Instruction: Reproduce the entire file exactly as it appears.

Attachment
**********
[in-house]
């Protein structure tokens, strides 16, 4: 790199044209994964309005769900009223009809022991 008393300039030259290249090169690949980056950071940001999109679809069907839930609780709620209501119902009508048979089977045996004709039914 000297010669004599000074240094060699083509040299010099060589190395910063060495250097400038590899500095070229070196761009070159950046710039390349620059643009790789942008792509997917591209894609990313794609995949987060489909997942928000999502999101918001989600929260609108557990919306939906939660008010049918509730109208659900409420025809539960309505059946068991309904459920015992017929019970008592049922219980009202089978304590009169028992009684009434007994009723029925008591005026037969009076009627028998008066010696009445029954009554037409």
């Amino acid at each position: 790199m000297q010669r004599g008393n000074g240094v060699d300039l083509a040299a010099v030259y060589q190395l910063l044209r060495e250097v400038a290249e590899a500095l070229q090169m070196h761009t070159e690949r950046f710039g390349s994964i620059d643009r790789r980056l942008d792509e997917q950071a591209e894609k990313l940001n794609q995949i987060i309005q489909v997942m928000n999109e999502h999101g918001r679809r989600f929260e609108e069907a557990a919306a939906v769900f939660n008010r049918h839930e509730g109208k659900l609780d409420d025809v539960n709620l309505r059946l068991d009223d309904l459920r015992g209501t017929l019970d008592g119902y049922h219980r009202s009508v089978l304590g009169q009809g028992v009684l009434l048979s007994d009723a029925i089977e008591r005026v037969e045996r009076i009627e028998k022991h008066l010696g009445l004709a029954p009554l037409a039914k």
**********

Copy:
[in-house]
């Protein structure tokens, strides 16, 4: 790199044209994964309005769900009223009809022991 008393300039030259290249090169690949980056950071940001999109679809069907839930609780709620209501119902009508048979089977045996004709039914 000297010669004599000074240094060699083509040299010099060589190395910063060495250097400038590899500095070229070196761009070159950046710039390349620059643009790789942008792509997917591209894609990313794609995949987060489909997942928000999502999101918001989600929260609108557990919306939906939660008010049918509730109208659900409420025809539960309505059946068991309904459920015992017929019970008592049922219980009202089978304590009169028992009684009434007994009723029925008591005026037969009076009627028998008066010696009445029954009554037409």
């Amino acid at each position: 790199m000297q010669r004599g008393n000074g240094v060699d300039l083509a040299a010099v030259y060589q190395l910063l044209r060495e250097v400038a290249e590899a500095l070229q090169m070196h761009t070159e690949r950046f710039g390349s994964i620059d643009r790789r980056l942008d792509e997917q950071a591209e894609k990313l940001n794609q995949i987060i309005q489909v997942m928000n999109e999502h999101g918001r679809r989600f929260e609108e069907a557990a919306a939906v769900f939660n008010r049918h839930e509730g109208k659900l609780d409420d025809v539960n709620l309505r059946l068991d009223d309904l459920r015992g209501t017929l019970d008592g119902y049922h219980r009202s009508v089978l304590g009169q009809g028992v009684l009434l048979s007994d009723a029925i089977e008591r005026v037969e045996r009076i009627e028998k022991h008066l010696g009445l004709a029954p009554l037409a039914k």